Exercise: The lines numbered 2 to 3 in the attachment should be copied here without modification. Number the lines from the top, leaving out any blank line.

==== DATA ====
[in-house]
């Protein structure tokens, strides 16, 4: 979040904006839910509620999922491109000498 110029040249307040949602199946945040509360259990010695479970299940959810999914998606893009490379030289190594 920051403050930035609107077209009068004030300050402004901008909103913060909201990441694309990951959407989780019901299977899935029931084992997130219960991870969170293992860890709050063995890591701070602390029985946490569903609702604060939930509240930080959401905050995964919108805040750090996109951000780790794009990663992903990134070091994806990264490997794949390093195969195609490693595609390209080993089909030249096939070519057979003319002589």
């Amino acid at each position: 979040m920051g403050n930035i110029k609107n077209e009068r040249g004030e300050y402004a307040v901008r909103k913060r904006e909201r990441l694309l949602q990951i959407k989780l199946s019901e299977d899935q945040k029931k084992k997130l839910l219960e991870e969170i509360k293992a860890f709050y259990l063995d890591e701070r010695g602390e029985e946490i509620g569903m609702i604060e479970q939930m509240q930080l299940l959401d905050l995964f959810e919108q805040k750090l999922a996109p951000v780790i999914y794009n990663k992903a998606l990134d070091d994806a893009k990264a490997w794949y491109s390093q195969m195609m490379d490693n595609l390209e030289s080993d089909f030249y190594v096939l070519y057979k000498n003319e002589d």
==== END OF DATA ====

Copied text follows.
């Protein structure tokens, strides 16, 4: 979040904006839910509620999922491109000498 110029040249307040949602199946945040509360259990010695479970299940959810999914998606893009490379030289190594 920051403050930035609107077209009068004030300050402004901008909103913060909201990441694309990951959407989780019901299977899935029931084992997130219960991870969170293992860890709050063995890591701070602390029985946490569903609702604060939930509240930080959401905050995964919108805040750090996109951000780790794009990663992903990134070091994806990264490997794949390093195969195609490693595609390209080993089909030249096939070519057979003319002589």
């Amino acid at each position: 979040m920051g403050n930035i110029k609107n077209e009068r040249g004030e300050y402004a307040v901008r909103k913060r904006e909201r990441l694309l949602q990951i959407k989780l199946s019901e299977d899935q945040k029931k084992k997130l839910l219960e991870e969170i509360k293992a860890f709050y259990l063995d890591e701070r010695g602390e029985e946490i509620g569903m609702i604060e479970q939930m509240q930080l299940l959401d905050l995964f959810e919108q805040k750090l999922a996109p951000v780790i999914y794009n990663k992903a998606l990134d070091d994806a893009k990264a490997w794949y491109s390093q195969m195609m490379d490693n595609l390209e030289s080993d089909f030249y190594v096939l070519y057979k000498n003319e002589d």